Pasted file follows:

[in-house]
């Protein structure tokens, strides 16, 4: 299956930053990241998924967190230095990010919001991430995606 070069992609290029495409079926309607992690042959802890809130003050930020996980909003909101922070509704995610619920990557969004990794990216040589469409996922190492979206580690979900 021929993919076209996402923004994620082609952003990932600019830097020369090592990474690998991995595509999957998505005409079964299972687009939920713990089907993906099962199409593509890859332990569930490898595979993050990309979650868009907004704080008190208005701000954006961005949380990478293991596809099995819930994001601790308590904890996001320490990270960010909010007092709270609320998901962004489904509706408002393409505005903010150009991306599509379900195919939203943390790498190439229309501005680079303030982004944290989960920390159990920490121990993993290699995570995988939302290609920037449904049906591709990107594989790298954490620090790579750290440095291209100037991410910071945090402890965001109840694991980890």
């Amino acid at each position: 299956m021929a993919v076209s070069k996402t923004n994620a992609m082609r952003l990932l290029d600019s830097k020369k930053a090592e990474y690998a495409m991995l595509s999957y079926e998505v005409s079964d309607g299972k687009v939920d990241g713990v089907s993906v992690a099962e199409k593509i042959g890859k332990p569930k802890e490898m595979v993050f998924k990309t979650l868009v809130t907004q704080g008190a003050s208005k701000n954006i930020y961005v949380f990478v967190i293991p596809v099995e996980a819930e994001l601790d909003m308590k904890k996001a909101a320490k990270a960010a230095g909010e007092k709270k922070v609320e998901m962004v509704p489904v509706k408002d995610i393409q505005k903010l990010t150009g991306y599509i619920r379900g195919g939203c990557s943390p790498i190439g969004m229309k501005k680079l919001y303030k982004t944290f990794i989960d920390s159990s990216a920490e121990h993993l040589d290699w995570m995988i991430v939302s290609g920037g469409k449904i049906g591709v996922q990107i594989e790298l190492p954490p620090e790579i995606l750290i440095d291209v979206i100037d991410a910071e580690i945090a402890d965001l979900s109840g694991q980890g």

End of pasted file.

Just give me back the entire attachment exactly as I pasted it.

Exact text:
[in-house]
């Protein structure tokens, strides 16, 4: 299956930053990241998924967190230095990010919001991430995606 070069992609290029495409079926309607992690042959802890809130003050930020996980909003909101922070509704995610619920990557969004990794990216040589469409996922190492979206580690979900 021929993919076209996402923004994620082609952003990932600019830097020369090592990474690998991995595509999957998505005409079964299972687009939920713990089907993906099962199409593509890859332990569930490898595979993050990309979650868009907004704080008190208005701000954006961005949380990478293991596809099995819930994001601790308590904890996001320490990270960010909010007092709270609320998901962004489904509706408002393409505005903010150009991306599509379900195919939203943390790498190439229309501005680079303030982004944290989960920390159990920490121990993993290699995570995988939302290609920037449904049906591709990107594989790298954490620090790579750290440095291209100037991410910071945090402890965001109840694991980890």
């Amino acid at each position: 299956m021929a993919v076209s070069k996402t923004n994620a992609m082609r952003l990932l290029d600019s830097k020369k930053a090592e990474y690998a495409m991995l595509s999957y079926e998505v005409s079964d309607g299972k687009v939920d990241g713990v089907s993906v992690a099962e199409k593509i042959g890859k332990p569930k802890e490898m595979v993050f998924k990309t979650l868009v809130t907004q704080g008190a003050s208005k701000n954006i930020y961005v949380f990478v967190i293991p596809v099995e996980a819930e994001l601790d909003m308590k904890k996001a909101a320490k990270a960010a230095g909010e007092k709270k922070v609320e998901m962004v509704p489904v509706k408002d995610i393409q505005k903010l990010t150009g991306y599509i619920r379900g195919g939203c990557s943390p790498i190439g969004m229309k501005k680079l919001y303030k982004t944290f990794i989960d920390s159990s990216a920490e121990h993993l040589d290699w995570m995988i991430v939302s290609g920037g469409k449904i049906g591709v996922q990107i594989e790298l190492p954490p620090e790579i995606l750290i440095d291209v979206i100037d991410a910071e580690i945090a402890d965001l979900s109840g694991q980890g």